“make as much noise as we want, nobody will care”
The connotation of “eyesore”, an unpleasant sight in a public place, spins in “EyeSoar” as audio, video and movement highlight the wonderful people and organizations in an industrial neighborhood. Space is getting tighter and longtime occupants nestle with change.
The area in Arlington would have been, “early on, a swamp next to Four Mile Run and then over time it was filled and then used as a Union shooting range, says Charles Meng, Director of Arlington Food Assistance Center. In the 1950’s, roads were laid out and lots were sold.” Fragments of those buildings remain alongside changing surroundings. People intersect with the many bus routes, while bike path users, footbridge traffic and individuals are drawn to the auto repair shops, the Shirlington Dog Park, AFAC, New District, and other businesses. These stories are told and as Don Zientara notes, “we can make as much noise as we want, and no one will care.” Interviewees include Charles Meng, Director of Arlington Food Assistance Center, founder Don Zientara of Inner Ear Studio, Mike Katrivanos of New District Brewing, Rudy Flores of Automotive Express, Travis Hackney, Weenie Beenie, Megan Carney, Dept of Parks and Recreation and Uzi Samee Cultural Affairs Specialist.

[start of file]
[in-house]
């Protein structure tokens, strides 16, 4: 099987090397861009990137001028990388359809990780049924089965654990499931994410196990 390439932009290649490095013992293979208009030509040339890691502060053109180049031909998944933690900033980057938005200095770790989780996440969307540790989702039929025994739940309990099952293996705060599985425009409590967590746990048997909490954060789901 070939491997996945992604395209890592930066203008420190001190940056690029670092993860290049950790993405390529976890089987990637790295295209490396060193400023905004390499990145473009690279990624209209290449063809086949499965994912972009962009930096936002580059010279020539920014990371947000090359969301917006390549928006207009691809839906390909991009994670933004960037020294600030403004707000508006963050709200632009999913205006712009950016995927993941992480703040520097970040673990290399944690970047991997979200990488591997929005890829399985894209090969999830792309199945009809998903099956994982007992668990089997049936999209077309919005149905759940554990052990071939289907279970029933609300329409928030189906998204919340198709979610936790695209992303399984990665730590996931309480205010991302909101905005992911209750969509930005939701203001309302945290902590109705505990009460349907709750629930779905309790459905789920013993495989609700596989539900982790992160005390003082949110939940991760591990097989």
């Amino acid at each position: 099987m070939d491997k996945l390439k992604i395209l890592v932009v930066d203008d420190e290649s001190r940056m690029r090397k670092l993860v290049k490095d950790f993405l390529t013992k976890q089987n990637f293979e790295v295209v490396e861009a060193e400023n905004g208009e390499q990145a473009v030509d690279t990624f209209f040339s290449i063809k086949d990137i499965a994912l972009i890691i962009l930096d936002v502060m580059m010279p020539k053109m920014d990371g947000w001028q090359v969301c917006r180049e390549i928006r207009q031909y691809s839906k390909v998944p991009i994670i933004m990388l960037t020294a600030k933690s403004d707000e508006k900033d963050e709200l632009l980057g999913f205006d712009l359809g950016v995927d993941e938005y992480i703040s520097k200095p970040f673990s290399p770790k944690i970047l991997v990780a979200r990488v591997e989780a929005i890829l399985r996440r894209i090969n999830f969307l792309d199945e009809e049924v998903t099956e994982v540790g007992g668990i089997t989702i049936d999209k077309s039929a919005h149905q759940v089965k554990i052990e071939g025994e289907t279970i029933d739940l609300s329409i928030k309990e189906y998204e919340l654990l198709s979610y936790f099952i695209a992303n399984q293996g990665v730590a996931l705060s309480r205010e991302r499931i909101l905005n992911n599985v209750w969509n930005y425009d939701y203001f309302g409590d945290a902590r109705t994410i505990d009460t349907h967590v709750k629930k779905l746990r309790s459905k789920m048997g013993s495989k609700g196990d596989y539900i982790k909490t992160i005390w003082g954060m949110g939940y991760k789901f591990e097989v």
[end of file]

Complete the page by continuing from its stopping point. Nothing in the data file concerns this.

Bringing awareness to an everyday but heavy utilized and under recognized public site
“Jane Franklin Dance mixes sound, video, and movement, often in refreshing and compelling ways that don’t lose sight of narrative.” Nanda Srikantaiah, Dance Metro DC
This production is presented as a part of the 2019 Capital Fringe Festival, a program of the Washington, DC non-profit Capital Fringe.
Peacock, St. Matthews Lutheran Church, 222 M Street SW, Washington DC 20024
SA 7/13 – 5:45 PM
TH 7/18 – 8:30 PM
SU 7/21 – 1:30 PM
SU 7/28 – 4:00 PM